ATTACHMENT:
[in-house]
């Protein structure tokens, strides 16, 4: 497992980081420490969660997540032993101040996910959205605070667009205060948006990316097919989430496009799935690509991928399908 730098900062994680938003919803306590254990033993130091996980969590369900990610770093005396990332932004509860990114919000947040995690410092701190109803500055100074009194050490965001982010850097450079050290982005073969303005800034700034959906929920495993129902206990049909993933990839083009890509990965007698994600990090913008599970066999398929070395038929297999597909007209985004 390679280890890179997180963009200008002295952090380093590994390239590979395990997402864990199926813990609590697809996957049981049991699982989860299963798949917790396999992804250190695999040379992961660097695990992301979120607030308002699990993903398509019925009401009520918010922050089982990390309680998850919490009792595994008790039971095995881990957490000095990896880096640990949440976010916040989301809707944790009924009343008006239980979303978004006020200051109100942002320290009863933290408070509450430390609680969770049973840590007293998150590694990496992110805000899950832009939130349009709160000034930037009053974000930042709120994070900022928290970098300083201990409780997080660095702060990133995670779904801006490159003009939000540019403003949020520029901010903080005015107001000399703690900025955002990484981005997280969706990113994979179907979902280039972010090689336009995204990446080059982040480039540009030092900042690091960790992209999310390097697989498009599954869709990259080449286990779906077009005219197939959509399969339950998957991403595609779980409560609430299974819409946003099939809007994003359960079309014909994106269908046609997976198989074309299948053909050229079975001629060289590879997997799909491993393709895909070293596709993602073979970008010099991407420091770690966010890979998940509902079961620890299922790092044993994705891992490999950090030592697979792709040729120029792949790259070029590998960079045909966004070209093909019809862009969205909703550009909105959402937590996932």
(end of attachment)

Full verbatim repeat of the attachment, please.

[in-house]
């Protein structure tokens, strides 16, 4: 497992980081420490969660997540032993101040996910959205605070667009205060948006990316097919989430496009799935690509991928399908 730098900062994680938003919803306590254990033993130091996980969590369900990610770093005396990332932004509860990114919000947040995690410092701190109803500055100074009194050490965001982010850097450079050290982005073969303005800034700034959906929920495993129902206990049909993933990839083009890509990965007698994600990090913008599970066999398929070395038929297999597909007209985004 390679280890890179997180963009200008002295952090380093590994390239590979395990997402864990199926813990609590697809996957049981049991699982989860299963798949917790396999992804250190695999040379992961660097695990992301979120607030308002699990993903398509019925009401009520918010922050089982990390309680998850919490009792595994008790039971095995881990957490000095990896880096640990949440976010916040989301809707944790009924009343008006239980979303978004006020200051109100942002320290009863933290408070509450430390609680969770049973840590007293998150590694990496992110805000899950832009939130349009709160000034930037009053974000930042709120994070900022928290970098300083201990409780997080660095702060990133995670779904801006490159003009939000540019403003949020520029901010903080005015107001000399703690900025955002990484981005997280969706990113994979179907979902280039972010090689336009995204990446080059982040480039540009030092900042690091960790992209999310390097697989498009599954869709990259080449286990779906077009005219197939959509399969339950998957991403595609779980409560609430299974819409946003099939809007994003359960079309014909994106269908046609997976198989074309299948053909050229079975001629060289590879997997799909491993393709895909070293596709993602073979970008010099991407420091770690966010890979998940509902079961620890299922790092044993994705891992490999950090030592697979792709040729120029792949790259070029590998960079045909966004070209093909019809862009969205909703550009909105959402937590996932």